A Beet in Time. Beetroot and Caramelised Onion Relish.

Once upon a time, here in Australia, there was the beetroot. It was boiled, sliced, then pickled, and added to a salad sandwich, placed on top of a hamburger ‘with the lot’ or served in a salad alongside its summer friends, the tomato and Iceberg lettuce. This was the era when Olive Oil came in a small jar from the chemist and was used as a skin moisturiser!  Salad dressings were rare, except for a sharp home- made mayonnaise which was based on condensed milk, vinegar, and mustard.

Many older Australians still favour their beets cooked in this way: after the initial long boiling, the beets are skinned, drained then sliced into a container, while alternately sprinkling each layer with sugar and white vinegar. Not a summer goes by without my mother ( at 94 ) calling for a bunch of beetroot to make this light preserve. This method can be applied to any vegetable for a quick pickle.

New Beetroot relish
Beetroot and onion relish

Like most modern cooks, I enjoy the more earthy taste of the beet without the added sugar and vinegar. Around  8 years ago, fresh-baked beetroot and fetta or goat cheese salad topped with walnuts became the dish to change our view of beetroot. My young visitors devour versions of this salad yet avoid the retro pickled version. The composed beetroot salad has put this old-fashioned tuber back on the culinary map.

beet
Beetroot and onion relish. Easy and fast.

The recipe below for beetroot relish takes the humble root back to the middle ground. The ruby brine of retro sliced beets is absent but some of the agrodolce elements remain. This is now a new favourite for summer sandwiches and rolls or as part of a classic Ploughman’s lunch or as a counterbalance to a rich cheese dish, such as a double baked Stilton Souffle

  • 2 tablespoons olive oil
  • 4 large brown onions ( 800g) sliced thinly
  • 1 1/2 cups ( 330 g) firmly packed light brown sugar
  • 1 1/2 cups (375ml) cider vinegar
  • 3 large fresh beetroot ( 600g) grated coarsely
  • 1 teaspoon coarse cooking salt
  • 1/2 teaspoon cracked black pepper

Method

Heat the oil in a large saucepan; cook onion, stirring about 15 minutes or until the onion is softened and caramelised.

Add remaining ingredients; stir over high heat until sugar dissolves. Bring to the boil. Reduce heat; simmer, uncovered, stirring occasionally for about 30 minutes or until the beetroot is tender and the relish is thick.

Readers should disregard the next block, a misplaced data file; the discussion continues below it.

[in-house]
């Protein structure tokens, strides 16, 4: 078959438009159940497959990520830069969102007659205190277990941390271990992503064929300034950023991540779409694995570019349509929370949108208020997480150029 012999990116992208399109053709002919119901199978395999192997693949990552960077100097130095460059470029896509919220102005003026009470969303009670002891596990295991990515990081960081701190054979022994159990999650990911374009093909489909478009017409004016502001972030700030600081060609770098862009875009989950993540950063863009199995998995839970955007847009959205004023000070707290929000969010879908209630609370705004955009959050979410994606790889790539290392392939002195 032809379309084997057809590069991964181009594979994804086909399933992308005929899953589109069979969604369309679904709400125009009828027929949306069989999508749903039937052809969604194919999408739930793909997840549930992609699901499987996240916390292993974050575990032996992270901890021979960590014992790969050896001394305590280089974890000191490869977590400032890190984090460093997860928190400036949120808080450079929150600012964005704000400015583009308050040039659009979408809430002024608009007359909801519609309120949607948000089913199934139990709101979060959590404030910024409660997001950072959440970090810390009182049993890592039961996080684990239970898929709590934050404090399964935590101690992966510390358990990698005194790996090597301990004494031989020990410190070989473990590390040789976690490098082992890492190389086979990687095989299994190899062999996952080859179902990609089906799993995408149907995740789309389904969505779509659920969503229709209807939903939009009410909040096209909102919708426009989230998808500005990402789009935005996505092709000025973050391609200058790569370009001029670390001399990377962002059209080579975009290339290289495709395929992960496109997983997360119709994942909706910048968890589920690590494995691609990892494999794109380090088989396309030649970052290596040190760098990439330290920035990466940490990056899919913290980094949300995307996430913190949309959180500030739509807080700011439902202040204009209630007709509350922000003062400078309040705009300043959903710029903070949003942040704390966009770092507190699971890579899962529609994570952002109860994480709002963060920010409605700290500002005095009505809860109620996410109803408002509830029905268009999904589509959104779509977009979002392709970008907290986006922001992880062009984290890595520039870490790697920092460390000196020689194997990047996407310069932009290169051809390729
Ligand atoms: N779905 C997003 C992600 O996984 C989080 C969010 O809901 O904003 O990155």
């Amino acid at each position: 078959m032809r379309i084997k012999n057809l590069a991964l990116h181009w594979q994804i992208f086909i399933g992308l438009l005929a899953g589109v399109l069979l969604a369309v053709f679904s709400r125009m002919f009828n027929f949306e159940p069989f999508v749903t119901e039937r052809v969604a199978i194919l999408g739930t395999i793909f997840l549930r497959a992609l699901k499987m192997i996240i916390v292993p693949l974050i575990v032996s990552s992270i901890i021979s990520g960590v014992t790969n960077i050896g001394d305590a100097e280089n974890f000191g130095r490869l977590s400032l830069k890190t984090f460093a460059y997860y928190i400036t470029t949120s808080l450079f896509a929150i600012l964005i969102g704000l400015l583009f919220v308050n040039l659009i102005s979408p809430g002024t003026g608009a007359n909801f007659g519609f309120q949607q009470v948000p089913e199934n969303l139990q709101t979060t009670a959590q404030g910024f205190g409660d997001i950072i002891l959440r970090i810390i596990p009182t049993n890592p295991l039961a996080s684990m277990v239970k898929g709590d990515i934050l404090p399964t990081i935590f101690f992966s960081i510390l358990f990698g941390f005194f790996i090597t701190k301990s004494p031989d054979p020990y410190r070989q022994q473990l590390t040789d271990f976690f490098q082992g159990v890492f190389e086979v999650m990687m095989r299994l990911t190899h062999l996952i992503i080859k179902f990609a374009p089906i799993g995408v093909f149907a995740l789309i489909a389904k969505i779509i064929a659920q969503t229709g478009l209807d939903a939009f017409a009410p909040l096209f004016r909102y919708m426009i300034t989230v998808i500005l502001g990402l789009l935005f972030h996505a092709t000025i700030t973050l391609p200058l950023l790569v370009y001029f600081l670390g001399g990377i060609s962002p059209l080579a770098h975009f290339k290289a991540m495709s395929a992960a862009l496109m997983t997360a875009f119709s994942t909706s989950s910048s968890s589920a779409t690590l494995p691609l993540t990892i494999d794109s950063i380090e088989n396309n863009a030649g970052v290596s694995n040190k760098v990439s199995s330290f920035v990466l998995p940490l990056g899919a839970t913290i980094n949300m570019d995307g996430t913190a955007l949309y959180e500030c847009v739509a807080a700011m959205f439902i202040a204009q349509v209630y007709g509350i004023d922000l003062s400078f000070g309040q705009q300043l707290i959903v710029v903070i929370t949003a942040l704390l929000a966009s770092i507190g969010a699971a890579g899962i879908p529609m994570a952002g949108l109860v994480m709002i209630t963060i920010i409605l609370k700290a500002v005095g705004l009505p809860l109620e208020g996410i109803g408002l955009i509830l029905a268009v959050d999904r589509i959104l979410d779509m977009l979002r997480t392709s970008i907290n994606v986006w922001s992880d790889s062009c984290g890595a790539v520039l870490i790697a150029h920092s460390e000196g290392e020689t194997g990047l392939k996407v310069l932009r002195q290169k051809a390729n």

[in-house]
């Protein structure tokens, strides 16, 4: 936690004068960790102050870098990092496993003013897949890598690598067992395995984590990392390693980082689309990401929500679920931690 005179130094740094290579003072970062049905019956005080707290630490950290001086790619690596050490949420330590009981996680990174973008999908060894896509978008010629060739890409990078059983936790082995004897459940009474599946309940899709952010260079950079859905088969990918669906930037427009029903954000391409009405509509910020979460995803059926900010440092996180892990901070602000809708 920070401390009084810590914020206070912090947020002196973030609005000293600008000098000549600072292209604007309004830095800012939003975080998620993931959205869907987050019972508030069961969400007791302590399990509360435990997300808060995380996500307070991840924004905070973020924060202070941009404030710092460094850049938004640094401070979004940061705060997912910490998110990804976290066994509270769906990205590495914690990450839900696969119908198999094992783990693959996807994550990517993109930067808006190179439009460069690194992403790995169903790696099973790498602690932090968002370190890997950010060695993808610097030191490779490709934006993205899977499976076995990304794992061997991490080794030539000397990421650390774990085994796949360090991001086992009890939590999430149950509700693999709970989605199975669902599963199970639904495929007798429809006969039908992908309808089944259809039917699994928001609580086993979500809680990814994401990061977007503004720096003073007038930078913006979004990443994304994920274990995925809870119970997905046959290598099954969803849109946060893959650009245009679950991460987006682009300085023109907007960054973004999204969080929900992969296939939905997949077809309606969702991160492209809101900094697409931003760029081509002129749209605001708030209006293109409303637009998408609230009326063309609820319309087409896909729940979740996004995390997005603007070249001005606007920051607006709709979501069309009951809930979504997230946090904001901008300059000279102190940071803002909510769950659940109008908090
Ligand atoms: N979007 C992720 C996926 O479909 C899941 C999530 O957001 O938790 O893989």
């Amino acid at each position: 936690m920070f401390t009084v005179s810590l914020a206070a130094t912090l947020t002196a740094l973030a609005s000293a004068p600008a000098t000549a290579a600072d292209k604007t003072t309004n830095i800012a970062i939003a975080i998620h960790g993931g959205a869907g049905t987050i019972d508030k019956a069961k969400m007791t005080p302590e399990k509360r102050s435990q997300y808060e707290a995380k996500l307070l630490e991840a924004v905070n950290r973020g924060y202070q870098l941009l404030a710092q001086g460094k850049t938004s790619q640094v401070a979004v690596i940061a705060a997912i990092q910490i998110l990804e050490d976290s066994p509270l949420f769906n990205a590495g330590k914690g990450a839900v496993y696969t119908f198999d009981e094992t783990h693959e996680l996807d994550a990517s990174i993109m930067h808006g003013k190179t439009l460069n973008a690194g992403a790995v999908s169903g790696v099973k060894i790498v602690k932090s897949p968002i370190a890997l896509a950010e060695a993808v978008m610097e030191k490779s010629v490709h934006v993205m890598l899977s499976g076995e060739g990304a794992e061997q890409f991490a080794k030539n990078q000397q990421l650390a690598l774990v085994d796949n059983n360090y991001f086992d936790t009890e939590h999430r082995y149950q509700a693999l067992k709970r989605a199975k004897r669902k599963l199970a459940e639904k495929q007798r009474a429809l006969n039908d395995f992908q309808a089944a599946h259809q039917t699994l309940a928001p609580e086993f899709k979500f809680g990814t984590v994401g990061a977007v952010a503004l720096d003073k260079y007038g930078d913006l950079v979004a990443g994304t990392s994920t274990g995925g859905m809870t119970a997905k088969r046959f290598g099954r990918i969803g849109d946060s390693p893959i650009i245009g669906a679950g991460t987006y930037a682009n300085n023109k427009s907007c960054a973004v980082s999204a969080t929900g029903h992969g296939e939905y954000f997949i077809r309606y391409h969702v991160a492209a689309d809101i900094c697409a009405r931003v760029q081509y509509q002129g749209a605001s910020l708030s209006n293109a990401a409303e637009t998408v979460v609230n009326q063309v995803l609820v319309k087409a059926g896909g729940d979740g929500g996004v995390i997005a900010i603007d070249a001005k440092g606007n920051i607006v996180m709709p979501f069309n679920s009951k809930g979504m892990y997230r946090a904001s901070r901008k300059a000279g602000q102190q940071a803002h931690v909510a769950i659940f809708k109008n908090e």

Spoon hot relish into hot sterilised jars. Seal immediately. Label and date jars when  cold. Makes four cups,

Store relish in a cool, dark place for at least 3 weeks before opening. Refrigerate the relish after opening.

recipe from The Australian Women’s Weekly Preserves. 2011.

Sweet relish
Sweet relish

Beetroots and Italy. The Italian word for beetroot, Barbabietola, is so expressive, visually conveying the trailing beard, or barba, from the end of the bietola (beet/silver beet/chard) and its root. Try saying barbabietola, placing an equal stress on each vowel- it’s a little tongue twister for many, like the start of the old Beach Boys song, Ba-Ba-Ba, Ba-Barbara-Ann. Beets were favoured in the Roman era and used for food and medicine. These days, Europe grows 120 million tons of sugar beets and produces 16 million tonnes of white sugar, extracting a sufficient quantity to meet 90% of demand. This is a different crop to the red variety. While the edible barbabietola may occasionally turn up in a risotto, it’s use as a relish is not part of Italian culinary history. It is occasionally used in recipes, however most of these are modern and derivative, appearing in magazines such as Donna Moderna or Sale e Pepe and not in traditional collections.

barbabietola dal orto.
Barbabietola dal orto.

47 thoughts on “A Beet in Time. Beetroot and Caramelised Onion Relish.”

  1. Intriguing post. I love beets, though I hated them when I was young. The sugar beet is not the same time of beet though. It is tan/white instead of red and is one of the main cash crops grown by farmers in the area of Minnesota in which I grew up. Sugar beets are a commercial rather than edible crop. I don’t think you would want to pickle one. 🙂

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  2. You have brought out some nostalgic memories with your talk of beets, Francesca. My Mum always (and only) served us pickled beets so that was all I knew when I came to Australia. I was so shocked to see people eating them on their burgers! And telling me ‘the Americans eat burgers like this’ –REALLY? I don’t think so! Anyway, we both got an education over that one. You have reminded me to make some beets soon, haven’t had them for a while. I’m practicing saying the Italian version…. xx

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    1. I’ve just discovered that beets are high in iron so expect a few more recipes over summer.
      One of my favourite things, when I was an early vegetarian in this land of meat, was going to an old fashioned hamburger shop and asking for a hamburger with the lot, minus the burger. This always raised an eyebrow but it turned out to be a good lunch- a grilled roll, with hot fried onions, cheese, tomato, lettuce, a fried egg and slices of beetroot. I would struggle to eat that combo now. I loved the old school Australian burgers with the lot- home made and full of stuff. The new fashion for burgers is not my scene.

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  3. Love beetroot and really like the look of this relish, even tho’ I am a bit of a grouch as far as sugar is concerned. This seems rather like what was on my plate as a child in Northern Europe: nowhere as tart as the concoction I first met coming to Australia. Love the proportion of onions to beetroot! Shall definitely try one wet Sunday with a wee bit of time on my hands: but, once cooked and sealed, roughly how long would the unopened relish last?

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    1. I think 3 to 6 months is my estimate, but perhaps longer. I made 5 small jars in December and now have 2 left, gifting a couple along the way. It does sound a bit Northern European, a bit Borscht-ish in a jar. It is really nice with cheese, on a crust of sourdough. I’m making a new one soon with apples- and will report Eha.